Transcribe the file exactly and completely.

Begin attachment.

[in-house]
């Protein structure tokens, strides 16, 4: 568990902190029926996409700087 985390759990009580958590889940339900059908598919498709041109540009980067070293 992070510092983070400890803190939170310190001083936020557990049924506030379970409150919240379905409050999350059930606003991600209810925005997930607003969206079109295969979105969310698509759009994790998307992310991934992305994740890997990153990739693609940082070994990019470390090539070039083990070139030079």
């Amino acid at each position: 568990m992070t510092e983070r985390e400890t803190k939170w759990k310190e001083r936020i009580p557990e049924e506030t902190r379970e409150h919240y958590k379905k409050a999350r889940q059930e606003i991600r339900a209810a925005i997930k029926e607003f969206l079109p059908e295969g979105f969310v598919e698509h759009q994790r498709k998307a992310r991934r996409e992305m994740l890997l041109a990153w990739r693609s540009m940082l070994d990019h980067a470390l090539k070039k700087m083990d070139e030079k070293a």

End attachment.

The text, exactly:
[in-house]
């Protein structure tokens, strides 16, 4: 568990902190029926996409700087 985390759990009580958590889940339900059908598919498709041109540009980067070293 992070510092983070400890803190939170310190001083936020557990049924506030379970409150919240379905409050999350059930606003991600209810925005997930607003969206079109295969979105969310698509759009994790998307992310991934992305994740890997990153990739693609940082070994990019470390090539070039083990070139030079």
């Amino acid at each position: 568990m992070t510092e983070r985390e400890t803190k939170w759990k310190e001083r936020i009580p557990e049924e506030t902190r379970e409150h919240y958590k379905k409050a999350r889940q059930e606003i991600r339900a209810a925005i997930k029926e607003f969206l079109p059908e295969g979105f969310v598919e698509h759009q994790r498709k998307a992310r991934r996409e992305m994740l890997l041109a990153w990739r693609s540009m940082l070994d990019h980067a470390l090539k070039k700087m083990d070139e030079k070293a």